It didn't just feel like the lame duck session of Congress now winding down got an unusual amount done. It's a fact, say congressional observers.
"It's official. Like it or not, this lame-duck session is the most productive of the 15 held since WWII," University of Virginia Center for Politics Director Larry Sabato said in a Wednesday tweet.
As ABC New noted in an examination of the issue: "More pieces of major legislation passed in the month of December than since March. That's when Democrats passed the landmark health reform bill and all action ground to a halt until the November elections, which crushed Democrats and emboldened Republicans."
Indeed, it could be the most productive of the lame duck Congressional sessions ever, which means since the current iteration of lame duckitude became possible in 1935 following the change in congressional terms brought about by ratification of the 20th Amendment.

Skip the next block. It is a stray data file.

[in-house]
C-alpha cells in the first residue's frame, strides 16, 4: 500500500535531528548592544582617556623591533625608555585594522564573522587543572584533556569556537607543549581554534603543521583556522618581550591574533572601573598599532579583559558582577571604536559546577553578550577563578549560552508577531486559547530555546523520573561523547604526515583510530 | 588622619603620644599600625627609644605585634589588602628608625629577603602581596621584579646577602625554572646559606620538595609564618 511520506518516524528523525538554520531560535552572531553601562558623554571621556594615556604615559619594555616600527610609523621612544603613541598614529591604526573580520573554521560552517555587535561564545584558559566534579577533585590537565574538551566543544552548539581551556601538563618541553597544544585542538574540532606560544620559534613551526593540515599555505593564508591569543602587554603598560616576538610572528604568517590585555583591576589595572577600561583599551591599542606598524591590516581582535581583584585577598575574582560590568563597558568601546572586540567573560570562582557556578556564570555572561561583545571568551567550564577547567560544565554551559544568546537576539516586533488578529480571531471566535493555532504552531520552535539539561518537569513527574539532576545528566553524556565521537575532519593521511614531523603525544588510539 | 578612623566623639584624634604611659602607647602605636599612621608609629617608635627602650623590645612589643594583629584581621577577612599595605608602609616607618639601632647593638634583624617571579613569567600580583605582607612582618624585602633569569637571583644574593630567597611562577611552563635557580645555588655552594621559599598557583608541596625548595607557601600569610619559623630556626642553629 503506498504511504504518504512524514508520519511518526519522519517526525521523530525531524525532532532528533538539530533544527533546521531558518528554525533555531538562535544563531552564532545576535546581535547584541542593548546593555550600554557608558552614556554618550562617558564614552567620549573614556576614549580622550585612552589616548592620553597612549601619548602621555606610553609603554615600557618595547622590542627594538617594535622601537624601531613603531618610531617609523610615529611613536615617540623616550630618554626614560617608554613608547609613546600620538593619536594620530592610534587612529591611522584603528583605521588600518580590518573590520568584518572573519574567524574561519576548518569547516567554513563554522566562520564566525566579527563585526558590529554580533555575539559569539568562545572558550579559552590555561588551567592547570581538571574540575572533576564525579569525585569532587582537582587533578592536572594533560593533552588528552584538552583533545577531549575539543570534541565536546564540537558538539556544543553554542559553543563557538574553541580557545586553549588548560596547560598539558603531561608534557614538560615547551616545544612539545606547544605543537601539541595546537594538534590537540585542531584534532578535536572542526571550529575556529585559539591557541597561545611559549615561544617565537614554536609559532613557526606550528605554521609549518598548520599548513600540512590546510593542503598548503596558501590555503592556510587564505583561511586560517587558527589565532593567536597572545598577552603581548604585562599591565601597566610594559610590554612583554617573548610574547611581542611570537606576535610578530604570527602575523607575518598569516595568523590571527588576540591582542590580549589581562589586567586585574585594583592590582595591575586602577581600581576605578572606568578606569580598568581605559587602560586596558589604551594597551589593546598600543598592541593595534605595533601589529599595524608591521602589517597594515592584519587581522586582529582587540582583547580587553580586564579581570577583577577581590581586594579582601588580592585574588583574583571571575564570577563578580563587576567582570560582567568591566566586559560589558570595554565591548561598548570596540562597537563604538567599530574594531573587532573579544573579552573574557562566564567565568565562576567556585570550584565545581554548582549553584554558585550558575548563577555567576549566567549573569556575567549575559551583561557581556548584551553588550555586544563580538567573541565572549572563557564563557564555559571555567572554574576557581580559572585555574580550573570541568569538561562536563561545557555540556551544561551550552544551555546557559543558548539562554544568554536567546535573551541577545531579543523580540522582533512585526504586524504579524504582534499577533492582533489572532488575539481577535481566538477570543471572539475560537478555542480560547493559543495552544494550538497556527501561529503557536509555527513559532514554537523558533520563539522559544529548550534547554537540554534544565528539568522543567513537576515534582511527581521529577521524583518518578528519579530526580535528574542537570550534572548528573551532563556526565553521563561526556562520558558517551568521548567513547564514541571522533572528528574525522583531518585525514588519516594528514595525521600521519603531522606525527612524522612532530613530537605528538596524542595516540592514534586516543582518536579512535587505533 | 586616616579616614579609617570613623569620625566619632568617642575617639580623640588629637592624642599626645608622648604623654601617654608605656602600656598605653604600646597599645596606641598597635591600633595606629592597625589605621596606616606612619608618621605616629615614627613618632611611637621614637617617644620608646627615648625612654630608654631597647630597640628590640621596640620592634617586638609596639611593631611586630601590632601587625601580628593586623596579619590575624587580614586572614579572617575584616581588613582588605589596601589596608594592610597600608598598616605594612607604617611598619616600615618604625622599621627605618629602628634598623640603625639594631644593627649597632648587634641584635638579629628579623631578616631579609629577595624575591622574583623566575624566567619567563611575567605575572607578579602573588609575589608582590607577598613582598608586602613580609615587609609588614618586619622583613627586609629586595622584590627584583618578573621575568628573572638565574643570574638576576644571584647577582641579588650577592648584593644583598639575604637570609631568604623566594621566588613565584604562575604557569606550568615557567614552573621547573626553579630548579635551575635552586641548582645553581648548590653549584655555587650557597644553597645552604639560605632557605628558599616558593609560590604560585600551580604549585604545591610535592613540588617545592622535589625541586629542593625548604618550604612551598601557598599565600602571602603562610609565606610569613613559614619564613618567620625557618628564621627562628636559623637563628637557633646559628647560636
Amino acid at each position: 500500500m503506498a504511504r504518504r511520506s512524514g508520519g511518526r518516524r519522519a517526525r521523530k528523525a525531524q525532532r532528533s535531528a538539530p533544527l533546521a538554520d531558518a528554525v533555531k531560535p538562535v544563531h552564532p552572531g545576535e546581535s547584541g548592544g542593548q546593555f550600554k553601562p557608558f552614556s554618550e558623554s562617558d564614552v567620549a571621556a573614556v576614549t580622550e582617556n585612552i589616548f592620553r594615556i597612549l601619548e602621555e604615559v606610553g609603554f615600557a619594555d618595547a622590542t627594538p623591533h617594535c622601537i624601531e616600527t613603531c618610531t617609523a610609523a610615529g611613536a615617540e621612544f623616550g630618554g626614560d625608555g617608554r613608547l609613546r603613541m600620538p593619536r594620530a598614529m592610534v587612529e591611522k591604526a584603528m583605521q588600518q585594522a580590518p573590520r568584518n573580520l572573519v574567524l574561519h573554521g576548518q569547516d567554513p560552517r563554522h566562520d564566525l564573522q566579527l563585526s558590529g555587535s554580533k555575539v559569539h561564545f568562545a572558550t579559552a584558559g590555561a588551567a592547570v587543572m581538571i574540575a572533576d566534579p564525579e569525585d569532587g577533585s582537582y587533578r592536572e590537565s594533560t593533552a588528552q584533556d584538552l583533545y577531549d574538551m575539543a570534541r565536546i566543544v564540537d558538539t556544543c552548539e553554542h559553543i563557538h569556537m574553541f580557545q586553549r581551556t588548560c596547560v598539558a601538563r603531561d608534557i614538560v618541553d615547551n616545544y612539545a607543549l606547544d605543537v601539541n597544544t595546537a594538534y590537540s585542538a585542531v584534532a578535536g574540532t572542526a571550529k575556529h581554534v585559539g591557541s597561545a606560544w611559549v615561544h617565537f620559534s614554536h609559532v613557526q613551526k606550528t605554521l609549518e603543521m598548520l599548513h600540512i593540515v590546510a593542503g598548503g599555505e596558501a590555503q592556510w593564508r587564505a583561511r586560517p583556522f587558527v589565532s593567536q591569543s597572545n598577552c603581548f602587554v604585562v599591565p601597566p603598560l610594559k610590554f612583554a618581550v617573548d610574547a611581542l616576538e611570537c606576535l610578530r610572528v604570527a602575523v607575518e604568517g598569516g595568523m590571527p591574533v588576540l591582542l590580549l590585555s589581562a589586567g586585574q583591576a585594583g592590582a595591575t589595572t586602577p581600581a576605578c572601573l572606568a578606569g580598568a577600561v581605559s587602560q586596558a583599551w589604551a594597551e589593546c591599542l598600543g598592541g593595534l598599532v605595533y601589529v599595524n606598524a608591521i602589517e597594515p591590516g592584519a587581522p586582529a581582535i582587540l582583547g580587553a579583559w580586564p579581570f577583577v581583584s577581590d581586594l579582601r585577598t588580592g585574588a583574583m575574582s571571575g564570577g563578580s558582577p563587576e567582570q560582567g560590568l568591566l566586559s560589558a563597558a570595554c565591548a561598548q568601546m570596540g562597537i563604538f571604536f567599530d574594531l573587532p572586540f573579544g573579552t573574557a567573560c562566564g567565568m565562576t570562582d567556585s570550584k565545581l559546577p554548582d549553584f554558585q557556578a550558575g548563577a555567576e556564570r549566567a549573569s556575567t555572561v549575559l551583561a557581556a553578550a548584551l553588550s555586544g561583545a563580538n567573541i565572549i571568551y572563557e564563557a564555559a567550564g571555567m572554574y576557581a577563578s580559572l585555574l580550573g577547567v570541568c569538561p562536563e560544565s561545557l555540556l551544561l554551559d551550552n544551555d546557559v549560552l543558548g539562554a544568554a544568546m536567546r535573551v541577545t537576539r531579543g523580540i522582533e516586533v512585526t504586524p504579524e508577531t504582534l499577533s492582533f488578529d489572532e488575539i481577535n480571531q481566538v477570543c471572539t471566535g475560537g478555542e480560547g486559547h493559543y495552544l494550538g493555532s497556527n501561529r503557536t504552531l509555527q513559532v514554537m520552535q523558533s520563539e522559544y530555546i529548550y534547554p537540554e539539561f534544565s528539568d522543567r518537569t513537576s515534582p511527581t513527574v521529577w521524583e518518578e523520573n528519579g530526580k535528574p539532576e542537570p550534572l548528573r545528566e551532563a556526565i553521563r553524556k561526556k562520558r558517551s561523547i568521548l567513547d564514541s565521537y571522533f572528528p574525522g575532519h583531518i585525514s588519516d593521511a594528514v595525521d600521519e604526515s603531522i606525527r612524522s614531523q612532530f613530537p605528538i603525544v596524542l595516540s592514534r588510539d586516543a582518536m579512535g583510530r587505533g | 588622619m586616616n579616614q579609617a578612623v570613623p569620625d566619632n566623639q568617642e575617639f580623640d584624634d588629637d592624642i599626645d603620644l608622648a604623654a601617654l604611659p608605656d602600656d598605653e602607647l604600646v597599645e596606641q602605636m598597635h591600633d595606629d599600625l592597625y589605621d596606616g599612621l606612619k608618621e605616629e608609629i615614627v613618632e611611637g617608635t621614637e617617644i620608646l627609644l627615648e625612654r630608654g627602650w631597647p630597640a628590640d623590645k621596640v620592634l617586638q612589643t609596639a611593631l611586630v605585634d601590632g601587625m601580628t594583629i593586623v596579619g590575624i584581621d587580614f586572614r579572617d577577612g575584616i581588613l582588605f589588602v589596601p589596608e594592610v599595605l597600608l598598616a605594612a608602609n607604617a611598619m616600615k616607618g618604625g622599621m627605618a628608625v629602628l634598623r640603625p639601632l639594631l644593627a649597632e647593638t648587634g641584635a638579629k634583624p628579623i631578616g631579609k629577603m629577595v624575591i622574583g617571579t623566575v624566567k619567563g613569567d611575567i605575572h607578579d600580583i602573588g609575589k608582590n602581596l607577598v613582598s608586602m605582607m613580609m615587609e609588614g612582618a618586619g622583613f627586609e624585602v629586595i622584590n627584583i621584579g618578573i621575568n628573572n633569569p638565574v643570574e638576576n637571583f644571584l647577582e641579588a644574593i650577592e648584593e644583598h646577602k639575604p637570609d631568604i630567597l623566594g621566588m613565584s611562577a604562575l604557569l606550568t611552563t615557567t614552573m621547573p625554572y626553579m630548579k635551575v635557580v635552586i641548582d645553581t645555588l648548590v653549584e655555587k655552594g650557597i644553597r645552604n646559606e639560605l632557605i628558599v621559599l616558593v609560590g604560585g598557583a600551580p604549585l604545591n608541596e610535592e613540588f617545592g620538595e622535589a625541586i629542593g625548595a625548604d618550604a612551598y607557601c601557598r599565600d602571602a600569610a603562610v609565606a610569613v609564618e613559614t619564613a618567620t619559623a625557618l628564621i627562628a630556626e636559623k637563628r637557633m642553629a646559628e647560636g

There was "almost a torrent of legislation -- the damn broke," Sabato told The Atlantic. "Most of the lame ducks have just been housekeeping or clearing up some appropriations stuff....it's an easy call."
But whether the 2010 lame duck session was the most productive since World War II -- when major war funding measures were passed during lame ducks -- or of all the 18 such sessions held since 1935, it's clear that once the Senate passed both the "Don't Ask, Don't Tell" repeal and the ratification of the New START nuclear arms reduction treaty with Russia, the waning days of the 111th Congress amounted to one of the most significant lame duck sessions anyone can recall.